Argentina, Chile, Colombia, Costa Rica, Cuba, El Salvador, España, Mexico, Perú, Portugal, Uruguay
Predicting landscape-scale biodiversity recovery by natural tropical forest regrowth
Tipo de Publicación:
Sistemas de información geográfica y teledetección
Alvaro Anguix Alfaro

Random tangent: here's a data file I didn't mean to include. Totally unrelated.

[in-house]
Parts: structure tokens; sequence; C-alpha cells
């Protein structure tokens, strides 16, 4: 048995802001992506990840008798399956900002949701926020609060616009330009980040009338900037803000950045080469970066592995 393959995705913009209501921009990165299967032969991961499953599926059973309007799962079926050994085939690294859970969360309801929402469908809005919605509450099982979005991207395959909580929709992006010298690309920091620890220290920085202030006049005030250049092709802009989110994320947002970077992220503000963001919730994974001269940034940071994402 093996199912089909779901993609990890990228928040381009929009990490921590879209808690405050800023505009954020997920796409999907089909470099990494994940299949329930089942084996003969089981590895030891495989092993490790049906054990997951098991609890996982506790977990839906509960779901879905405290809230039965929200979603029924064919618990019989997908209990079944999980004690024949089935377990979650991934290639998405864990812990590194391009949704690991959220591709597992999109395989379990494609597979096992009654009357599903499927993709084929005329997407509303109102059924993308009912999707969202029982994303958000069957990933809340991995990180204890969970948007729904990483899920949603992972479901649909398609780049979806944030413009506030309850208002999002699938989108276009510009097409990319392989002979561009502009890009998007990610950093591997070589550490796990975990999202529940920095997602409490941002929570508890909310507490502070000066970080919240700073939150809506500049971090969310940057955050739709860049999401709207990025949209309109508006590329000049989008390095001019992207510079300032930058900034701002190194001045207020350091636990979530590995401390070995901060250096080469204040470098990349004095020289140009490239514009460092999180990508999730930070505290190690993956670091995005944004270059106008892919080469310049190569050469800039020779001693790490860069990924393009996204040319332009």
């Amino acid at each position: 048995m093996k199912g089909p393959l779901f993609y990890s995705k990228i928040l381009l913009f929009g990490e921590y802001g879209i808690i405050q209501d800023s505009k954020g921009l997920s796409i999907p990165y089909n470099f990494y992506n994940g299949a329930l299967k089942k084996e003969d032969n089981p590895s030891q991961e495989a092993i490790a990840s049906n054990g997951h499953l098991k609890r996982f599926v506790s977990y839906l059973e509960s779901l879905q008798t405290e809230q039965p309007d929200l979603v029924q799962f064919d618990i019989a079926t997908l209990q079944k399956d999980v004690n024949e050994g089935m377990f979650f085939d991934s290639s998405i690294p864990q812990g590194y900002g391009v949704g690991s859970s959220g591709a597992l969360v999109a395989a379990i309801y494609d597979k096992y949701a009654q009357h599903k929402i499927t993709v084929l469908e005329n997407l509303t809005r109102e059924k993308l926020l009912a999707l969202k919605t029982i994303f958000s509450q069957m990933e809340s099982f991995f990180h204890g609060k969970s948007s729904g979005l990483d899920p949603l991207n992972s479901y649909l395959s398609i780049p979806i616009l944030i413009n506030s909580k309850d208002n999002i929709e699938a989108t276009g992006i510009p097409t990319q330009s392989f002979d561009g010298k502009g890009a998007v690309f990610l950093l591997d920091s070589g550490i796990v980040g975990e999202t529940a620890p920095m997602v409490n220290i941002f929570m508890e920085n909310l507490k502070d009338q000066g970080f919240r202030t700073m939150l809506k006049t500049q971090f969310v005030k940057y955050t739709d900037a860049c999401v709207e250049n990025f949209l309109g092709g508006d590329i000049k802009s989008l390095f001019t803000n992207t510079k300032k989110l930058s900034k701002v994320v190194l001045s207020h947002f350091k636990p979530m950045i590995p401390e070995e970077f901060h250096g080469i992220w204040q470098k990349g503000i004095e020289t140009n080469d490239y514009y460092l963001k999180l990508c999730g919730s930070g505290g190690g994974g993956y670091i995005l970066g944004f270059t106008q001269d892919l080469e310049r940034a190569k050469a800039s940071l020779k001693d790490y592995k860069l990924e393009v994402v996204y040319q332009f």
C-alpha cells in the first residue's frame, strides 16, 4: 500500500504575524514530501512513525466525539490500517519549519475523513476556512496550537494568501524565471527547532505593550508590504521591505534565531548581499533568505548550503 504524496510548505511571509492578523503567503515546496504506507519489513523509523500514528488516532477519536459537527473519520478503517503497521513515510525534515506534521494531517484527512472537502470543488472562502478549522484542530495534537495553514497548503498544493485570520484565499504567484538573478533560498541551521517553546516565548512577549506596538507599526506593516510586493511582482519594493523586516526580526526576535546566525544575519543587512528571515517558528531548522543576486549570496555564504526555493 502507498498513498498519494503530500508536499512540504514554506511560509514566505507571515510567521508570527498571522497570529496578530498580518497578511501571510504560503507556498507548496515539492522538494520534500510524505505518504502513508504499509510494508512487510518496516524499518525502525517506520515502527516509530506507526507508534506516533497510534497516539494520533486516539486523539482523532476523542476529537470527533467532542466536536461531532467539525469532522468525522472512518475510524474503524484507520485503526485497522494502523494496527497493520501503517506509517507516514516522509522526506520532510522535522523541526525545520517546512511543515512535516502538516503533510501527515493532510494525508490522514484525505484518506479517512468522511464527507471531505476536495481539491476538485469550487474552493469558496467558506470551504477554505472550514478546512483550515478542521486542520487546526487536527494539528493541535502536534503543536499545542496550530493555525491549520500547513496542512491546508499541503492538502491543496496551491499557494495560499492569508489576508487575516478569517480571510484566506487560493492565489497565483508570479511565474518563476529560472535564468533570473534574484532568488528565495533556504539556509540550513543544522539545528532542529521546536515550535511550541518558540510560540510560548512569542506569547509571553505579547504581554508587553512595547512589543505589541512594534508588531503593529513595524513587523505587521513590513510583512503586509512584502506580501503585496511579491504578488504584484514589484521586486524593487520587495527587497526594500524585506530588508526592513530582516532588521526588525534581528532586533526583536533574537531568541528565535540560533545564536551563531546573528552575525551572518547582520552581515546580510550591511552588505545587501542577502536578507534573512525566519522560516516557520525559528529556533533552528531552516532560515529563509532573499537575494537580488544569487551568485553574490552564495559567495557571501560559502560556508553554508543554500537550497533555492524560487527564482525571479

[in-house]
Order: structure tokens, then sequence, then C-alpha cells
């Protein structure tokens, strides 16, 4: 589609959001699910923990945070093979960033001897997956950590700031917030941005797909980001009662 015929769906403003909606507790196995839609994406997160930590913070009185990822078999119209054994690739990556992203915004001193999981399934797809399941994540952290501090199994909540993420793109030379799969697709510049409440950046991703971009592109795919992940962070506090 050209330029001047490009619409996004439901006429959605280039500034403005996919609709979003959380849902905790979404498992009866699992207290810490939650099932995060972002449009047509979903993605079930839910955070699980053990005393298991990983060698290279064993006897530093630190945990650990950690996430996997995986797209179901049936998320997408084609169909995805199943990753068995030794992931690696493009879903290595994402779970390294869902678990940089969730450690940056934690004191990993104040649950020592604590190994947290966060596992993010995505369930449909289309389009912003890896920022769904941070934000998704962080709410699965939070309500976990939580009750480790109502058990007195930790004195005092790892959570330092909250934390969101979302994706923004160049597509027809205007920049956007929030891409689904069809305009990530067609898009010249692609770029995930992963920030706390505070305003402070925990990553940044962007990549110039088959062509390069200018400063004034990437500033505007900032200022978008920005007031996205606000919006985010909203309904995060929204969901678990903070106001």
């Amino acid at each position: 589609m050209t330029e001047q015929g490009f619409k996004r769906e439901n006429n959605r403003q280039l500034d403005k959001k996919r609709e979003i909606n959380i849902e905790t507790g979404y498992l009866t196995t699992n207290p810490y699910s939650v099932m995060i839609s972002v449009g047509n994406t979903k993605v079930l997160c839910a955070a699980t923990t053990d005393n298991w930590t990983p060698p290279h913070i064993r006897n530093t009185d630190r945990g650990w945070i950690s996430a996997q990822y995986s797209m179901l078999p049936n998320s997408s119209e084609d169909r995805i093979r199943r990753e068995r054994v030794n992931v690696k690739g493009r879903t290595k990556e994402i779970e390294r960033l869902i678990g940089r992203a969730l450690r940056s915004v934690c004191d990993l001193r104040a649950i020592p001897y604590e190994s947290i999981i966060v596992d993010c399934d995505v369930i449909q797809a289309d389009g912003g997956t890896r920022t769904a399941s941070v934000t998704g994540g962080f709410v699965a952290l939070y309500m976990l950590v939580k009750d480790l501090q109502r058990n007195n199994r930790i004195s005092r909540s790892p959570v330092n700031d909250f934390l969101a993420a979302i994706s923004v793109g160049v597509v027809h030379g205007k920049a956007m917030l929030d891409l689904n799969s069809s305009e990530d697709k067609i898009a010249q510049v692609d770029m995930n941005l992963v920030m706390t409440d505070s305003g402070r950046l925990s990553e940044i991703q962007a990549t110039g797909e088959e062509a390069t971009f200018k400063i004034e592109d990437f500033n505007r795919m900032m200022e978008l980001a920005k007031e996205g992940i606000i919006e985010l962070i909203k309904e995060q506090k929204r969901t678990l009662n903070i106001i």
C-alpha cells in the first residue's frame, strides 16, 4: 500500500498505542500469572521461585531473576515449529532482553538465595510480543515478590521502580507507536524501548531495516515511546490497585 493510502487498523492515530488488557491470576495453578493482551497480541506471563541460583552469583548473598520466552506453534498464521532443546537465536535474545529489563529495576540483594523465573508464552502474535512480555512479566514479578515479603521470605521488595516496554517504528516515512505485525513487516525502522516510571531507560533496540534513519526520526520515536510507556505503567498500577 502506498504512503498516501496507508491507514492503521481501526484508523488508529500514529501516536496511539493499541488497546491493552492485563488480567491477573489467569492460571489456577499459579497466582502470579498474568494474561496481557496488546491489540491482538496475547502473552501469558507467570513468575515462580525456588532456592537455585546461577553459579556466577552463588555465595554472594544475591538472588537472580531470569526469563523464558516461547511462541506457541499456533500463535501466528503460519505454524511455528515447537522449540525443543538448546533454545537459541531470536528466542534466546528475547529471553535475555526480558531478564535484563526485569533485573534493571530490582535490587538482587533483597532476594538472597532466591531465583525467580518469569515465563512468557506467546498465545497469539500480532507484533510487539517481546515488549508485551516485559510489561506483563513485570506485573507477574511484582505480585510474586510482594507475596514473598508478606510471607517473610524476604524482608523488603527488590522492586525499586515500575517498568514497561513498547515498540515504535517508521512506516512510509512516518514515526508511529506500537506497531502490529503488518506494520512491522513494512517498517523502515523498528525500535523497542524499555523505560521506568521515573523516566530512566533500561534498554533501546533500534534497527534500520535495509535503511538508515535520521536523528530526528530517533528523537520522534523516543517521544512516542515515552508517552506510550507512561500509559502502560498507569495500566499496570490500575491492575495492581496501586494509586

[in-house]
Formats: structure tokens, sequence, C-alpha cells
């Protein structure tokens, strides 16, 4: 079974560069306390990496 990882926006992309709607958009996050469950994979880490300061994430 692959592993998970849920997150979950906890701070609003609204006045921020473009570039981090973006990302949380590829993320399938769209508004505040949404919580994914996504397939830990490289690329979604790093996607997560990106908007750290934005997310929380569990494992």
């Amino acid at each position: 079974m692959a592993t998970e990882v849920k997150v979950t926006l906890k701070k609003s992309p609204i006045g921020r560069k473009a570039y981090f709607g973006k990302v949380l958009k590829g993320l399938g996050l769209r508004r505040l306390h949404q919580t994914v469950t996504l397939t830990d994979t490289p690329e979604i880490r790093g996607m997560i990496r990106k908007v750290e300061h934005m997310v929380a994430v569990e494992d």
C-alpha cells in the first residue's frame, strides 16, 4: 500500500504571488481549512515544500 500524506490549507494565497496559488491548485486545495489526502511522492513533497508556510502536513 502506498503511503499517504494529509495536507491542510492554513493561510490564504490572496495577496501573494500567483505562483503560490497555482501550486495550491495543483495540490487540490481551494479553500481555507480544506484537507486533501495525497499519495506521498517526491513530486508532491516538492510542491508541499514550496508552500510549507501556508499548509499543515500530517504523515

Natural forest regrowth is a cost-effective, nature-based solution for biodiversity recovery, yet different socioenvironmental factors can lead to variable outcomes. A critical knowledge gap in forest restoration planning is how to predict where natural forest regrowth is likely to lead to high levels of biodiversity recovery, which is an indicator of conservation value and the potential provisioning of diverse ecosystem services. We sought to predict and map landscape-scale recovery of species richness and total abundance of vertebrates, invertebrates, and plants in tropical and subtropical second-growth forests to inform spatial restoration planning. First, we conducted a global meta-analysis to quantify the extent to which recovery of species richness and total abundance in second-growth forests deviated from biodiversity values in reference old-growth forests in the same landscape. Second, we employed a machine-learning algorithm and a comprehensive set of socioenvironmental factors to spatially predict landscape-scale deviation and map it. Models explained on average 34% of observed variance in recovery (range 9–51%). Landscape-scale biodiversity recovery in second-growth forests was spatially predicted based on socioenvironmental landscape factors (human demography, land use and cover, anthropogenic and natural disturbance, ecosystem productivity, and topography and soil chemistry); was significantly higher for species richness than for total abundance for vertebrates (median range-adjusted predicted deviation 0.09 vs. 0.34) and invertebrates (0.2 vs. 0.35) but not for plants (which showed a similar recovery for both metrics [0.24 vs. 0.25]); and was positively correlated for total abundance of plant and vertebrate species (Pearson r = 0.45, p = 0.001). Our approach can help identify tropical and subtropical forest landscapes with high potential for biodiversity recovery through natural forest regrowth.